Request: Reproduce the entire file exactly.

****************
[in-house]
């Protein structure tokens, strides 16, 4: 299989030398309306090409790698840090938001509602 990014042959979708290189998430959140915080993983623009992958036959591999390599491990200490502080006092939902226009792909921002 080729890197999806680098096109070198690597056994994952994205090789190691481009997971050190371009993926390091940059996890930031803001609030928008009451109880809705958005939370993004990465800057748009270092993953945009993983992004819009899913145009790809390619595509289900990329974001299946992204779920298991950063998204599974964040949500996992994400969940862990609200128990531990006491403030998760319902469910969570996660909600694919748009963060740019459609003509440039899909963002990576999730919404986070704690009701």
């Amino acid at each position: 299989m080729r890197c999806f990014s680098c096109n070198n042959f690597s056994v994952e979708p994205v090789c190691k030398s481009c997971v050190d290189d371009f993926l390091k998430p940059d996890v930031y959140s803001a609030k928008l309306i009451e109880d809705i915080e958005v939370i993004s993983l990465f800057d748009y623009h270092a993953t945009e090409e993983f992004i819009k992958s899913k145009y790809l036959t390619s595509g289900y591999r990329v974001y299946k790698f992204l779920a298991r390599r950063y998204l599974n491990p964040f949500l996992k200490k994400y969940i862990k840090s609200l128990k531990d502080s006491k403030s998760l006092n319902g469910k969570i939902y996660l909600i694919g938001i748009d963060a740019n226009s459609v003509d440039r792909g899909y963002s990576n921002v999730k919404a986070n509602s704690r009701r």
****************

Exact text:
[in-house]
């Protein structure tokens, strides 16, 4: 299989030398309306090409790698840090938001509602 990014042959979708290189998430959140915080993983623009992958036959591999390599491990200490502080006092939902226009792909921002 080729890197999806680098096109070198690597056994994952994205090789190691481009997971050190371009993926390091940059996890930031803001609030928008009451109880809705958005939370993004990465800057748009270092993953945009993983992004819009899913145009790809390619595509289900990329974001299946992204779920298991950063998204599974964040949500996992994400969940862990609200128990531990006491403030998760319902469910969570996660909600694919748009963060740019459609003509440039899909963002990576999730919404986070704690009701």
């Amino acid at each position: 299989m080729r890197c999806f990014s680098c096109n070198n042959f690597s056994v994952e979708p994205v090789c190691k030398s481009c997971v050190d290189d371009f993926l390091k998430p940059d996890v930031y959140s803001a609030k928008l309306i009451e109880d809705i915080e958005v939370i993004s993983l990465f800057d748009y623009h270092a993953t945009e090409e993983f992004i819009k992958s899913k145009y790809l036959t390619s595509g289900y591999r990329v974001y299946k790698f992204l779920a298991r390599r950063y998204l599974n491990p964040f949500l996992k200490k994400y969940i862990k840090s609200l128990k531990d502080s006491k403030s998760l006092n319902g469910k969570i939902y996660l909600i694919g938001i748009d963060a740019n226009s459609v003509d440039r792909g899909y963002s990576n921002v999730k919404a986070n509602s704690r009701r």